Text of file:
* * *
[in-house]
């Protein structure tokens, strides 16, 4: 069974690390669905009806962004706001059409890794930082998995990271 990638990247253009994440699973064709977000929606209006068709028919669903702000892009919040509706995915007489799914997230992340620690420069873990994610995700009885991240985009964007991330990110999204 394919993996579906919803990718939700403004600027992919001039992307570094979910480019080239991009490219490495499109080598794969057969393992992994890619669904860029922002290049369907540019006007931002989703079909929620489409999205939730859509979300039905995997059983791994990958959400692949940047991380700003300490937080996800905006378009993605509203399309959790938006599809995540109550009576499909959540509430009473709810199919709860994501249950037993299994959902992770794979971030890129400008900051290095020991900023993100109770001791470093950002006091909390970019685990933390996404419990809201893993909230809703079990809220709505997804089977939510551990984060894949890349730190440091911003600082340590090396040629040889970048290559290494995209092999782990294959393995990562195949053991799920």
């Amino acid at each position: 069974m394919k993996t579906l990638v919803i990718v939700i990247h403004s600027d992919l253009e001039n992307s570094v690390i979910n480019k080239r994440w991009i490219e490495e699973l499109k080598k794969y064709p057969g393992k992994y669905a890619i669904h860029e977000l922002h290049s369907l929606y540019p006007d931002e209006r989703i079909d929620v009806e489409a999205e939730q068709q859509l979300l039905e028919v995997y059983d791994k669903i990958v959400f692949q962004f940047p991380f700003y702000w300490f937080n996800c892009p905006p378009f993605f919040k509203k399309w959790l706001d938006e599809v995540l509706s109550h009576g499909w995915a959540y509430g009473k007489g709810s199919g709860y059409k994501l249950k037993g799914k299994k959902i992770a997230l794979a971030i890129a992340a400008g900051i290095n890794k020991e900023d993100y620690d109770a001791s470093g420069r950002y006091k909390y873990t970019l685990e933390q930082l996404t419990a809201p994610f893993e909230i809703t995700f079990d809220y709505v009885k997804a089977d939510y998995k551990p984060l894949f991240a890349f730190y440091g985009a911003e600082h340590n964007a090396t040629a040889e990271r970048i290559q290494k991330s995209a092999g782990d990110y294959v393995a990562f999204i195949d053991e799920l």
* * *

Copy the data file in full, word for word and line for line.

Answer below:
[in-house]
């Protein structure tokens, strides 16, 4: 069974690390669905009806962004706001059409890794930082998995990271 990638990247253009994440699973064709977000929606209006068709028919669903702000892009919040509706995915007489799914997230992340620690420069873990994610995700009885991240985009964007991330990110999204 394919993996579906919803990718939700403004600027992919001039992307570094979910480019080239991009490219490495499109080598794969057969393992992994890619669904860029922002290049369907540019006007931002989703079909929620489409999205939730859509979300039905995997059983791994990958959400692949940047991380700003300490937080996800905006378009993605509203399309959790938006599809995540109550009576499909959540509430009473709810199919709860994501249950037993299994959902992770794979971030890129400008900051290095020991900023993100109770001791470093950002006091909390970019685990933390996404419990809201893993909230809703079990809220709505997804089977939510551990984060894949890349730190440091911003600082340590090396040629040889970048290559290494995209092999782990294959393995990562195949053991799920």
């Amino acid at each position: 069974m394919k993996t579906l990638v919803i990718v939700i990247h403004s600027d992919l253009e001039n992307s570094v690390i979910n480019k080239r994440w991009i490219e490495e699973l499109k080598k794969y064709p057969g393992k992994y669905a890619i669904h860029e977000l922002h290049s369907l929606y540019p006007d931002e209006r989703i079909d929620v009806e489409a999205e939730q068709q859509l979300l039905e028919v995997y059983d791994k669903i990958v959400f692949q962004f940047p991380f700003y702000w300490f937080n996800c892009p905006p378009f993605f919040k509203k399309w959790l706001d938006e599809v995540l509706s109550h009576g499909w995915a959540y509430g009473k007489g709810s199919g709860y059409k994501l249950k037993g799914k299994k959902i992770a997230l794979a971030i890129a992340a400008g900051i290095n890794k020991e900023d993100y620690d109770a001791s470093g420069r950002y006091k909390y873990t970019l685990e933390q930082l996404t419990a809201p994610f893993e909230i809703t995700f079990d809220y709505v009885k997804a089977d939510y998995k551990p984060l894949f991240a890349f730190y440091g985009a911003e600082h340590n964007a090396t040629a040889e990271r970048i290559q290494k991330s995209a092999g782990d990110y294959v393995a990562f999204i195949d053991e799920l």